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@sushilady1

I completely agree with you that the medical staff are trying to use the least intervention as possible. At 37 I was diagnosed with her+ and a month later after the MRI and bone scan I was told I was stage 4. My oncological surgeon only wanted to do a lumpectomy after ACT. It was mental anguish to wait 8 months for surgery. I knew I could not deal with the constant monitoring and begged her for a DMX. It was a fierce negotiation but she agree to only do one breast and leave the other. Luckily, my plastic surgeon agreed and talked the oncological surgeon into doing both. I do not miss my breast and am very happy with my decision.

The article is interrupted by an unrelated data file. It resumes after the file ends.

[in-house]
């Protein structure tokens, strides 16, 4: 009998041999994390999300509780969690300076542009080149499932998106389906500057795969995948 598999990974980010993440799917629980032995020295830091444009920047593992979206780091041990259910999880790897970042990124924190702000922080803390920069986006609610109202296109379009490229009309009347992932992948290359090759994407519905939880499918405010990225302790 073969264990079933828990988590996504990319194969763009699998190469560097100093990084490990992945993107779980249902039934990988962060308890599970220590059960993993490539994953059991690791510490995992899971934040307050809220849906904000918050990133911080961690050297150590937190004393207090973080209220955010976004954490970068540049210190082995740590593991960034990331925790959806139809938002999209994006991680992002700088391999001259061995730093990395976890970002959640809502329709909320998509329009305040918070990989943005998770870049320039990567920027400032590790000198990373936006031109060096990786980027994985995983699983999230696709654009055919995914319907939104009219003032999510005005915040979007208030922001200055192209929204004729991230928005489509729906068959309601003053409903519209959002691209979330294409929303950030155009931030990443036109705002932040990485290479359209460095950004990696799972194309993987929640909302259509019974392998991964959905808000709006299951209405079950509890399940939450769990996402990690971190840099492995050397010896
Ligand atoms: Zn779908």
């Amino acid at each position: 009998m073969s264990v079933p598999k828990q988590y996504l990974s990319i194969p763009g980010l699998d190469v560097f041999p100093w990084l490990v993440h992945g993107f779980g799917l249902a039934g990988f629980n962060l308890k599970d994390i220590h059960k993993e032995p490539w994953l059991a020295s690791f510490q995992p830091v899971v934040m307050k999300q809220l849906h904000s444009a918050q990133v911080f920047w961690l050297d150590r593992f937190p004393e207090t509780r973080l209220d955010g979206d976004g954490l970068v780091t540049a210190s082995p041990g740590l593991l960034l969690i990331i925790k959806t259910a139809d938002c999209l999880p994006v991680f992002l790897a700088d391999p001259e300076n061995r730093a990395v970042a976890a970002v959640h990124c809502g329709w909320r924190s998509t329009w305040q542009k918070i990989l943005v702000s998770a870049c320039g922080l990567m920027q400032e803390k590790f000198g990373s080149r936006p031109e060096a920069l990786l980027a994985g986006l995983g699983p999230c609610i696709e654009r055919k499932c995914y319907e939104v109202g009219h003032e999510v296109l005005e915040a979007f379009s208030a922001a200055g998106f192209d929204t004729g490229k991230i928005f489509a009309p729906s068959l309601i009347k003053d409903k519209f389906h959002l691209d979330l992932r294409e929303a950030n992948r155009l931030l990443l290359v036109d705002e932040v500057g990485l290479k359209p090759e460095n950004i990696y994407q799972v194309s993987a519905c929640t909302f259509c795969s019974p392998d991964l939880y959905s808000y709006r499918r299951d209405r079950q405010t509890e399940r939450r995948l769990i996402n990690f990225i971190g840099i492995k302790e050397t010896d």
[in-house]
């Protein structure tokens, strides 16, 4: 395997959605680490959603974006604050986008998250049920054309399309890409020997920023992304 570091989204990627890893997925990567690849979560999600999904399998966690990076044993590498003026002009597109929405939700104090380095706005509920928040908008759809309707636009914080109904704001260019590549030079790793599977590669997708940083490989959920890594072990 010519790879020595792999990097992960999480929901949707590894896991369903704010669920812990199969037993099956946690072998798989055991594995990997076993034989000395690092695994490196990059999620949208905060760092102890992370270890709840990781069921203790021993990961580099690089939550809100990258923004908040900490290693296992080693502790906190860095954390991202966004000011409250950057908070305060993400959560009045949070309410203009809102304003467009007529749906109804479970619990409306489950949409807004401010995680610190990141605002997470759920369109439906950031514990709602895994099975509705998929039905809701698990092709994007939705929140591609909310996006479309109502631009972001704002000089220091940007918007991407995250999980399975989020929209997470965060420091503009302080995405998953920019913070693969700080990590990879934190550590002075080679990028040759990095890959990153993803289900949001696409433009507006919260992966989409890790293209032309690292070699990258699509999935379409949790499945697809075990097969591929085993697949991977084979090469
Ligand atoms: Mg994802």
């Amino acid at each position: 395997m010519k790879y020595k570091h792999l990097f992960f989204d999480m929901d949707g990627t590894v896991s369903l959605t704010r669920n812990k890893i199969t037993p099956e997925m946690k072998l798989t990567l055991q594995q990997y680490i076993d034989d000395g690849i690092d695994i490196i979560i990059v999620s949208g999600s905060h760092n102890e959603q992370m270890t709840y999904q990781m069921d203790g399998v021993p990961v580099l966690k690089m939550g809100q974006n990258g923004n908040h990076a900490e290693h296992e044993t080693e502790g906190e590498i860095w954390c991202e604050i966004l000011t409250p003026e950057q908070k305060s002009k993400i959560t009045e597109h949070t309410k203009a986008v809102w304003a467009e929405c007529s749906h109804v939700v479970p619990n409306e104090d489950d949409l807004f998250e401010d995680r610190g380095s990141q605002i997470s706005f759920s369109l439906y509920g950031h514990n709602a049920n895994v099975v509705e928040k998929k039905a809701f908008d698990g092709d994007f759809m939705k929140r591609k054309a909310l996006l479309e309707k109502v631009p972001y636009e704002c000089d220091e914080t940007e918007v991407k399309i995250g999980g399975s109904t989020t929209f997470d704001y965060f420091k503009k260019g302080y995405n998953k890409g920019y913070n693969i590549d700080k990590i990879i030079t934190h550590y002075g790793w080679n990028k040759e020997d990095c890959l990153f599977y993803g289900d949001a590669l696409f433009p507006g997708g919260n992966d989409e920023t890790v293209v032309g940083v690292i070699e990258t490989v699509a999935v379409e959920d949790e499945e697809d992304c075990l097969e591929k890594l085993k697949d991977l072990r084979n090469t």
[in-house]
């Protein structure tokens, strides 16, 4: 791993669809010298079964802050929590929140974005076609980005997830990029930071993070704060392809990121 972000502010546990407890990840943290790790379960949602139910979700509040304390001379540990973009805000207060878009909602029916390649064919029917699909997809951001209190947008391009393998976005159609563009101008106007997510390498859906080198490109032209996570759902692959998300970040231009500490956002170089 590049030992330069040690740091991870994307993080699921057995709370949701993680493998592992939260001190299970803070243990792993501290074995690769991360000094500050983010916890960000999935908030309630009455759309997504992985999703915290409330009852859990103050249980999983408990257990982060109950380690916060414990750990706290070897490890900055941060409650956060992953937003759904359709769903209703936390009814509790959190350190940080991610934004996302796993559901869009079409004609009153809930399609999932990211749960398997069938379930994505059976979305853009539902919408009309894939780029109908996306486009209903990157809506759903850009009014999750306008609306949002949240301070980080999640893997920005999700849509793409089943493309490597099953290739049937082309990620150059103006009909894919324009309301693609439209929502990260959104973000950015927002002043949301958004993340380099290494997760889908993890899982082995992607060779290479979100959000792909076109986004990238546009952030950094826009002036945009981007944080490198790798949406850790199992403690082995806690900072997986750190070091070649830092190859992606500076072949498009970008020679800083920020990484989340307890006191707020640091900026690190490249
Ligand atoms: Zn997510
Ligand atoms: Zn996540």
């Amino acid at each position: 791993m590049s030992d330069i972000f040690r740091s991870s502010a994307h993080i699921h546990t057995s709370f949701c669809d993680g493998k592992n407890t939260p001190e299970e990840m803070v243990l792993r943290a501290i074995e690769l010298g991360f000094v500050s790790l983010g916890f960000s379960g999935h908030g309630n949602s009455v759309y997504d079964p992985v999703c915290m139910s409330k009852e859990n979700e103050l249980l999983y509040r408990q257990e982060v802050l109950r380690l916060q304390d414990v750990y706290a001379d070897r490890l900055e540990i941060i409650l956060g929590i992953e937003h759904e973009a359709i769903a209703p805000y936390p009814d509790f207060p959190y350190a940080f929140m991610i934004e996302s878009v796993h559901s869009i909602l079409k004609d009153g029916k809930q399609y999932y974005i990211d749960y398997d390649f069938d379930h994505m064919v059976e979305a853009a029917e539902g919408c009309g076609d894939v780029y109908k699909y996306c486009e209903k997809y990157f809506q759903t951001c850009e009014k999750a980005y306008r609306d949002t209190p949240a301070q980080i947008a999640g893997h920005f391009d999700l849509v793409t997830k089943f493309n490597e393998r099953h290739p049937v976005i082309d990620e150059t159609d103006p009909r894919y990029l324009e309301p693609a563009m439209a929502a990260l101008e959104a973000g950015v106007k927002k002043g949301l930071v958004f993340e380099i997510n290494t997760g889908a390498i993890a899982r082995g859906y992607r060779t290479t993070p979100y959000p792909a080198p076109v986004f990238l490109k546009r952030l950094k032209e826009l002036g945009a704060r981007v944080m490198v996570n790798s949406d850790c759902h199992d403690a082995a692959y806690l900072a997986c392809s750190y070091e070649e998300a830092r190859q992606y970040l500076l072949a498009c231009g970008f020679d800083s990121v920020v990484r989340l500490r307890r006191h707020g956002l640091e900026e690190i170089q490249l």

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Sushilady, thanks for sharing your experience and glad you were able to get the procedure you wanted. Good health to you going forward!

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Need info re: invasive ductal cancinoma